CYBEREYE — Commentary
The hidden dangers of P2P file sharing
Be careful who your peers are: P2P file sharing can open a world of information to the world
Recent reports that sensitive personnel information about U.S. soldiers has been found on foreign computers highlights the risks of peer-to-peer (P2P) file-sharing applications that can make more data than you realize available to other users on the networks.
It has been known for years that many of the mainline P2P applications can quietly make much more than audio and video files in your shared folder available for downloading by others. This is one of the reasons that the Defense Department has banned unauthorized P2P applications since 2004. But Triversa Inc., which provides services to locate files exposed by P2P file sharing, reportedly has found unauthorized foreign downloads of files about soldiers. The most recent incident, reported last week by the Washington Post, is only the latest in a series of leaks that persist well after the P2P ban.
Everyone knows that P2P networks remove the distinction between client and server, giving other users access to files that you have downloaded and stored in a shared folder. That's why it's called peer-to-peer and file sharing. But apparently this knowledge is not common enough. And what is even less commonly known is that P2P apps can expose almost any kind of data once it gets into your computer.
According to a report from the U.S. Patent and Trademark Office (USPTO) on some of the unsavory features included in P2P file-sharing applications, if a downloaded file is moved out of the shared folder, that file can give most file-sharing applications access to all the data in the new folder as well. If the new folder happens to contain a tax return or old love letters as well as your MP3s and MP4s, all of your peers have access to that, too. Some of the P2P programs included a search wizard that would scour your hard drive for other interesting folders for sharing.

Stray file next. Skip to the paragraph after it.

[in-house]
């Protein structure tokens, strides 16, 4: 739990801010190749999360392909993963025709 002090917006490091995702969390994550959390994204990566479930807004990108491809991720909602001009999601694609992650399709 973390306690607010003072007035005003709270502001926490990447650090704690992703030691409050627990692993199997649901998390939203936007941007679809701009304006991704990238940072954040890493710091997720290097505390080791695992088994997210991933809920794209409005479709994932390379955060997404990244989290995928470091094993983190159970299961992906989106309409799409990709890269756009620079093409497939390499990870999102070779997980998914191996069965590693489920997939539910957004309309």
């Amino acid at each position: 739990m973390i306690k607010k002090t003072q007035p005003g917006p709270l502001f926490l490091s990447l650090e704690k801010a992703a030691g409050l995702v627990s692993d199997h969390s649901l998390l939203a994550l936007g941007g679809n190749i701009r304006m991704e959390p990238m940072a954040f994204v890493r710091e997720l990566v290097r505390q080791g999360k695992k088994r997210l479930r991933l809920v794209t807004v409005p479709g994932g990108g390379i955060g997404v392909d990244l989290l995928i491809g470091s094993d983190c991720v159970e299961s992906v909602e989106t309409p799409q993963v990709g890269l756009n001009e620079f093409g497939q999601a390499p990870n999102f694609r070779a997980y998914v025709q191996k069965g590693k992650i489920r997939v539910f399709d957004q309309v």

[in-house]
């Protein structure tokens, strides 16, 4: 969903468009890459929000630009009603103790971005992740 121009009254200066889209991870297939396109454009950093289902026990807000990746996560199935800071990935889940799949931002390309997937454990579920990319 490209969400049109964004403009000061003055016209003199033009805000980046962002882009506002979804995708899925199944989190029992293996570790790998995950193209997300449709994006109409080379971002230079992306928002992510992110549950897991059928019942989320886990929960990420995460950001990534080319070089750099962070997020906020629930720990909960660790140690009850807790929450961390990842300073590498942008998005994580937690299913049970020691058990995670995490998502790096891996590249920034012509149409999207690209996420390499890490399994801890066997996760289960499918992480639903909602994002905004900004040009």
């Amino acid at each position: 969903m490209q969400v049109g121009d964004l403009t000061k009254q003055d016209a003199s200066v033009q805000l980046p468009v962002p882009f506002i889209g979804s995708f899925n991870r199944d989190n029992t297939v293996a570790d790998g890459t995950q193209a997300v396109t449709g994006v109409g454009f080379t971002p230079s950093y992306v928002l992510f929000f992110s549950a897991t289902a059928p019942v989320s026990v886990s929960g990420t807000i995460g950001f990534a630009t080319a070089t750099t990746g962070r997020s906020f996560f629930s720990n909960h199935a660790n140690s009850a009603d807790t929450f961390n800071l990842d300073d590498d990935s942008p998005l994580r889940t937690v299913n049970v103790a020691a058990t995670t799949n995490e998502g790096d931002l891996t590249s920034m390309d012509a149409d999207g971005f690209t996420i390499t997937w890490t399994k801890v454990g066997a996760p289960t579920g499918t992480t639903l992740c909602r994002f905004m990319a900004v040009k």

The subject of P2P security caught the attention of former USPTO Director Jon Dudas in 2006 when he was shown some data on file-sharing programs that had gathered for a law review article.
“Because the data seemed to have potentially important implications, I asked the authors to present it in the form of a report,” Dudas wrote in a foreword to the subsequent report. “I conclude that this data should be made known to the public.”
The PTO report focused on five applications: BearShare, eDonkey, KaZaA, LimeWire and Morpheus.
One of the common side effects of participating in P2P file sharing is that of other users on the network sucking up your bandwidth when they are downloading files from your shared folder. After all, the point of P2P is that others can access your files, just as you access theirs. But users who want to eliminate this bandwidth drain often move downloaded files to another folder in an effort to make them unavailable. But in doing this they are merely exposing another folder for sharing. It is like throwing water on a grease fire. Instead of putting it out, it only spreads the problem.
The results are predictable. “By late spring 2005 the Department of Homeland Security reported that government employees using file-sharing programs had repeatedly compromised national- and military-security by 'sharing' files containing sensitive or classified data,” the USPTO report said. And four years later, it apparently still is going on.
So what is the lesson here? Remember what your mother told you all those years ago: Never take candy from strangers, and never accept free software from untrusted sources. You just might end up with a gift that keeps on giving and giving.